by Giovana Torres-Lorenzotti
I walked into my neighborhood’s TATA (a supermarket chain in Uruguay) on the morning of my two-month early departure, due to the pandemic, to buy some Uruguayan essentials: dulce de leche, yerba, y membrillo. As I entered the store my attention was immediately drawn to the song playing on the overhead speakers. I started singing along in my head, “Caballero… Recuerde que el amor es lo primero.” My mind drew the connection instantaneously that the song playing was “Alegre Caballero” by Rubén Rada.
Before this year, I had only come to Uruguay once 5 years ago with my sister and dad, and we had listened to that song on repeat because it was the only CD in my Uncle’s car. I stopped in the middle of the aisle and allowed myself to embrace all of the nostalgia in that moment. It felt as though it was this perfect paradox: Where the in-country exploration of my Uruguayan culture/heritage had begun and ended.
I had always felt that I was lacking a personal connection to the country, preventing me from claiming my “Uruguayanness.” It had always been a place of relevance but one I couldn’t fully grasp. Both my parents would talk about how our culture and their experiences living there influenced them deeply but without further explanation. Beginning this bridge-year, I had this expectation that I would leave fully feeling confident to claim my Uruguayan identity yet it became so much more than that.
In October I met two people who became my closest Uruguayan friends throughout my bridge-year: Marcelo and Agustina. They both allowed me to connect intimately to Uruguay as a country, by being a platform to meet more local youth and subsequently deepening my connection to the language. The more time I spent with each of them the more I learned. Sometimes Marcelo would say things like “manzana” (apple) accompanied by a hand gesture, and claimed he was teaching a very slang version of Uruguayan Spanish. He advised me to never use it in a formal context, which eventually became an ongoing joke that I would later tease him about in the months following. Agustina would always invite me to cool “underground events” which allowed me to uncover deeply the city of Montevideo and take advantage of everything it had to offer. These friendships created a foundation and a tangible connection to Uruguay. Such experiences allowed me to construct a Uruguayan life of my own, independent from that of my family.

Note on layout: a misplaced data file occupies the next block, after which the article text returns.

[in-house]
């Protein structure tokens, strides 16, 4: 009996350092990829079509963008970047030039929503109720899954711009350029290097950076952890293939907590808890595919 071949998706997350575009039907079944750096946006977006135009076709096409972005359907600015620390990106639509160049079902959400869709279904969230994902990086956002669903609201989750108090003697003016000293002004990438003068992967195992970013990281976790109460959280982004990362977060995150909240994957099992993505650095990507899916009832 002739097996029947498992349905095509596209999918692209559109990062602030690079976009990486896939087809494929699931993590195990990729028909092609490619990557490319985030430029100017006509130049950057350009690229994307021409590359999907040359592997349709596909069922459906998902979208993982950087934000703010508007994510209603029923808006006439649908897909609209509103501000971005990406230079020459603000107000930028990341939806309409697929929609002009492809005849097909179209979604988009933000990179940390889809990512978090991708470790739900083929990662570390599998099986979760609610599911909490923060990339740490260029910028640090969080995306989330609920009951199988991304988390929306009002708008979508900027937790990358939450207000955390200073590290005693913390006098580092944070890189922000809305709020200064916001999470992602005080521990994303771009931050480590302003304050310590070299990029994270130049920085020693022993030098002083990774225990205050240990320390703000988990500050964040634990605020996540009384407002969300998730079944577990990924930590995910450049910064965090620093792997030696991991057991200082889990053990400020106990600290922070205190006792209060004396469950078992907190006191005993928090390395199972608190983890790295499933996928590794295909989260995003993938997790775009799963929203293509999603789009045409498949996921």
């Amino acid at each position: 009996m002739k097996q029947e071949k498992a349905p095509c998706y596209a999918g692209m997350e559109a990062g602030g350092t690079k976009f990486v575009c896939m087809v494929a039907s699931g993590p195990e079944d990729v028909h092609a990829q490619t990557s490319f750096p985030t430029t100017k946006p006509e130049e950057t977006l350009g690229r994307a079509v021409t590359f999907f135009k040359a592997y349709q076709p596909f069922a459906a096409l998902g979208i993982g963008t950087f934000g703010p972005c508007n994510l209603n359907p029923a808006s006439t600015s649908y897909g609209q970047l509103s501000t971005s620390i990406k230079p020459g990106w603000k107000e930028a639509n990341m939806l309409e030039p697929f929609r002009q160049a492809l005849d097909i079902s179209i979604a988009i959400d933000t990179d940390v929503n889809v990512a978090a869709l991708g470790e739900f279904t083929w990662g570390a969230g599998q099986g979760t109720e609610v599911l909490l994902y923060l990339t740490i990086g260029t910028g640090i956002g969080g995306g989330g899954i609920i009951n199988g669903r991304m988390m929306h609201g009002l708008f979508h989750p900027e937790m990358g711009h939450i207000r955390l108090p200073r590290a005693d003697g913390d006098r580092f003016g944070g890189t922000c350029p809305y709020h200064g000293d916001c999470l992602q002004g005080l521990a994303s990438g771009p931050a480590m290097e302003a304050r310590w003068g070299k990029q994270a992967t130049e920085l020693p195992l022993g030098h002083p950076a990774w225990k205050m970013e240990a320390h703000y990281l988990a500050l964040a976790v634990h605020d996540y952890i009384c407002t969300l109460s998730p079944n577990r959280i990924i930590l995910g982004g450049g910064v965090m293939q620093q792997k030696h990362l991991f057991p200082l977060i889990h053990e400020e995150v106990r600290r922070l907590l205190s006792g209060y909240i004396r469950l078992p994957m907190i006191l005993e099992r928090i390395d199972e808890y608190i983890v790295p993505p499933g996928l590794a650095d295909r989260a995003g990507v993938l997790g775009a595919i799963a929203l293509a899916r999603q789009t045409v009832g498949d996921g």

Once I had that foundation and felt increasingly comfortable in the life I was constructing for myself, I began to understand my own upbringing better and the references my parents would make. I can picture my dad taking a bus from the countryside into Montevideo to sell fresh fruits and vegetables in the local ferias on the weekend. I can picture my mother at her boarding school, looking out her window into her ocean view. It’s simply being in the country and picking up the customs, and hearing the day-to-day noises in the environment that brings more awareness and understanding of my roots.
After spending 7 months in Uruguay, I realized I grew up more “Americanized” than I thought and learned to embrace being a yankee (gringa), or as some of my friends called me, “Uruguaya-yanki.” Before this year, I would’ve gotten defensive about being called these names and would’ve felt invalidated of my identity but instead, to my surprise, this year taught me how to embrace it. While it still may take time to fully embrace myself as a Uruguayan-American, I left making a home of my own, feeling more connected to my roots, and confronting parts of my identity that used to make me insecure. There is so much more reflection about my experience that I anticipate having and unpacking throughout the next few months and beyond, but I feel more confident than ever of who I am. The song Alegre Caballero” by Rubén Rada, will forever be an ironic symbol making my own identity out of a collective one and mark a place of my own in Uruguay.